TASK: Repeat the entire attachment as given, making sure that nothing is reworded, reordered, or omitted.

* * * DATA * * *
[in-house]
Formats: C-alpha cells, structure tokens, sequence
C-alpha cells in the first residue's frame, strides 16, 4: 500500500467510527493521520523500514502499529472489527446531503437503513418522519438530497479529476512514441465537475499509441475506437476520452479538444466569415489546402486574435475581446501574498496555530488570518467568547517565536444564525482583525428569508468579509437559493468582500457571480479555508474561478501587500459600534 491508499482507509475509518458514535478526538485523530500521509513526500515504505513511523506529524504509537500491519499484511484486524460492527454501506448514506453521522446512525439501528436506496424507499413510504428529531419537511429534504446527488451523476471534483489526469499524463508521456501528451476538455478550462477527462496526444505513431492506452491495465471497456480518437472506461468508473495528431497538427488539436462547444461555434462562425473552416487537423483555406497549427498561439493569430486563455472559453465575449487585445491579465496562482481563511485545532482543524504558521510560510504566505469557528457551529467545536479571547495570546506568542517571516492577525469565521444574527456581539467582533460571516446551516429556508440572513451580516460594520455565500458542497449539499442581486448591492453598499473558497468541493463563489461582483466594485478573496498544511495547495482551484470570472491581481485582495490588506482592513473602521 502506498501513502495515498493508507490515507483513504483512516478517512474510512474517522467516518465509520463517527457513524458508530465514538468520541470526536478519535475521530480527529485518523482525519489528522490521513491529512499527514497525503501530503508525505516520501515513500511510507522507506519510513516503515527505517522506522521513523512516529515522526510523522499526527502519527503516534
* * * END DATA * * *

[in-house]
Formats: C-alpha cells, structure tokens, sequence
C-alpha cells in the first residue's frame, strides 16, 4: 500500500467510527493521520523500514502499529472489527446531503437503513418522519438530497479529476512514441465537475499509441475506437476520452479538444466569415489546402486574435475581446501574498496555530488570518467568547517565536444564525482583525428569508468579509437559493468582500457571480479555508474561478501587500459600534 491508499482507509475509518458514535478526538485523530500521509513526500515504505513511523506529524504509537500491519499484511484486524460492527454501506448514506453521522446512525439501528436506496424507499413510504428529531419537511429534504446527488451523476471534483489526469499524463508521456501528451476538455478550462477527462496526444505513431492506452491495465471497456480518437472506461468508473495528431497538427488539436462547444461555434462562425473552416487537423483555406497549427498561439493569430486563455472559453465575449487585445491579465496562482481563511485545532482543524504558521510560510504566505469557528457551529467545536479571547495570546506568542517571516492577525469565521444574527456581539467582533460571516446551516429556508440572513451580516460594520455565500458542497449539499442581486448591492453598499473558497468541493463563489461582483466594485478573496498544511495547495482551484470570472491581481485582495490588506482592513473602521 502506498501513502495515498493508507490515507483513504483512516478517512474510512474517522467516518465509520463517527457513524458508530465514538468520541470526536478519535475521530480527529485518523482525519489528522490521513491529512499527514497525503501530503508525505516520501515513500511510507522507506519510513516503515527505517522506522521513523512516529515522526510523522499526527502519527503516534